While “anything” can get an athlete stronger as a novice, not everything can accomplish the prioritized goal of every performance training program: to reduce the likelihood of injury. In fact, improper training can actually enhance the likelihood of injury during competition and training.

Efficiency of Training


If nearly “anything” can work to enhance a novice trainees strength, then spending our time only gaining strength would be a very inefficient use of training time.

There is more to performance training than just strength or “lifting”. For instance, there is movement quality found in the ability to perform a variety of movements safely and efficiently. There is postural awareness and alignment, joint mobility, and trunk stability, among other aspects.

Simply because we can, in theory, get stronger without much thought during our first year of training doesn’t mean we can improve any of the above aspects as easily. In fact, without focusing on say, movement quality, movement can actually get worse.

While many high school weight rooms (or commercial gyms, or private facilities) around the country see athletes allowed to perform abhorrent movement patterns under significant load for the sake of getting stronger, you, the thoughtful and passionate coach/athlete can be different: you can make the most out of your training by putting some thought and diligent effort into developing more than just strength.

For example, by beginning with a bodyweight squat and appropriately progressing up the ladder to more advanced squatting exercises, the athlete can not only get stronger, but they can actually learn how to squat – and not just squat, but squat safely and with the utmost effectiveness. This will have major carryover to sport as well, as the athlete is not only getting stronger, but also learning how to control their limbs in space, and to do so under progressively challenging circumstances (whether that be varied loads, tempos, etc).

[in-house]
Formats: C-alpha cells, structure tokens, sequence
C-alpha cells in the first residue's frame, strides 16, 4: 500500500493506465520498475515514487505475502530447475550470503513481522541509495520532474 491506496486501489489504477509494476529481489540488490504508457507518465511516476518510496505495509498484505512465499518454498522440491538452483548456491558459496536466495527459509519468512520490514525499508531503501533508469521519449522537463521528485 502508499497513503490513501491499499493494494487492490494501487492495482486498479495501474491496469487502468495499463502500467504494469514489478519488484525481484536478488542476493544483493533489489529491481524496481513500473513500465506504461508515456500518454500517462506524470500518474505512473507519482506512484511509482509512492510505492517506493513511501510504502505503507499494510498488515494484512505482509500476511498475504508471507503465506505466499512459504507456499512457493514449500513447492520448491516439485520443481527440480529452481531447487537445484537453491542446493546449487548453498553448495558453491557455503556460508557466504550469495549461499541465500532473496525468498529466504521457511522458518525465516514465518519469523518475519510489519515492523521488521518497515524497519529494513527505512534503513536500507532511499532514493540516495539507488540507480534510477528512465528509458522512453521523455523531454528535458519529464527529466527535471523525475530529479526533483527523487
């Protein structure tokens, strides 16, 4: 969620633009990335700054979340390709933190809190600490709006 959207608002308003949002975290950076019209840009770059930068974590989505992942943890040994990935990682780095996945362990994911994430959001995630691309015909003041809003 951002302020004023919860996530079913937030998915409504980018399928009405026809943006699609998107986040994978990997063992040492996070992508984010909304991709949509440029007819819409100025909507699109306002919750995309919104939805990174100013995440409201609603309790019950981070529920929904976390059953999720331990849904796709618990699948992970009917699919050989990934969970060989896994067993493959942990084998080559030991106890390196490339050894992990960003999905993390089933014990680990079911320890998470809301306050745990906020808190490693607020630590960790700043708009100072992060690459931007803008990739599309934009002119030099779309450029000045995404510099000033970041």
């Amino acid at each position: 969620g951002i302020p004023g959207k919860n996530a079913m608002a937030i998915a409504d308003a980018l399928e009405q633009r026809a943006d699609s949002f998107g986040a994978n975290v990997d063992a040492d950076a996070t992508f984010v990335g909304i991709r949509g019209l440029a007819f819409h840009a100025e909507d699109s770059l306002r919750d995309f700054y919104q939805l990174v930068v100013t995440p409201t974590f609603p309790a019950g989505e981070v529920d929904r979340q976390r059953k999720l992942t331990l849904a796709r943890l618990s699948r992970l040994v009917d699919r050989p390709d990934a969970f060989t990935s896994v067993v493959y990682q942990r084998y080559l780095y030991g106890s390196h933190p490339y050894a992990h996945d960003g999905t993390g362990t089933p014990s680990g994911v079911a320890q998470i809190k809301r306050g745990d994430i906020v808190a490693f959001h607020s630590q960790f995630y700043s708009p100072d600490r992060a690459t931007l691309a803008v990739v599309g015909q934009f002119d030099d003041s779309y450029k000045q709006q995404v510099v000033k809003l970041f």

Another example would be upper body pushing strength. Many coaches write “Bench Press” into the program on day one, oftentimes without even teaching how to bench press. While their Bench Press numbers no doubt go up and signify increased strength, their reliance on momentum from the chest-caving bounce the bar might be making on the sternum will too probably increase, while their ability to utilize full-body tension or to stabilize the shoulder girdle during the press will probably remain nonexistent.

Teaching a proper push-up first, though, could not only improve strength of the upper body, it can also improve trunk stability while also drawing attention to postural awareness and the scapula’s role in shoulder movement.

Shifting the training approach from strength without regards to dysfunction, to a more focused approach on performance enhancement and injury reduction can not only enhance training, it can make the first year of training one of the most important of an athlete’s career, as it has the potential to carry some serious bang-for-the-buck.


While there are an abundance of reasons to take a logical, methodical, and progressive approach to training the novice athlete, one overarching piece of rationale presides above the rest: it is one of the most influential periods of time for an athlete during their training, and thus is arguably the most important.

For this reason, we must not be willing to accept just any type training methods (or a lack of true methods) just because we can easily progress the strength of a novice athlete. On the contrary, the fact that strength increases easily is all the more reason to take advantage of this great window of adaptation by developing more qualities than just strength (such as movement quality) all the while working diligently to reduce the likelihood of injury on the field and in training.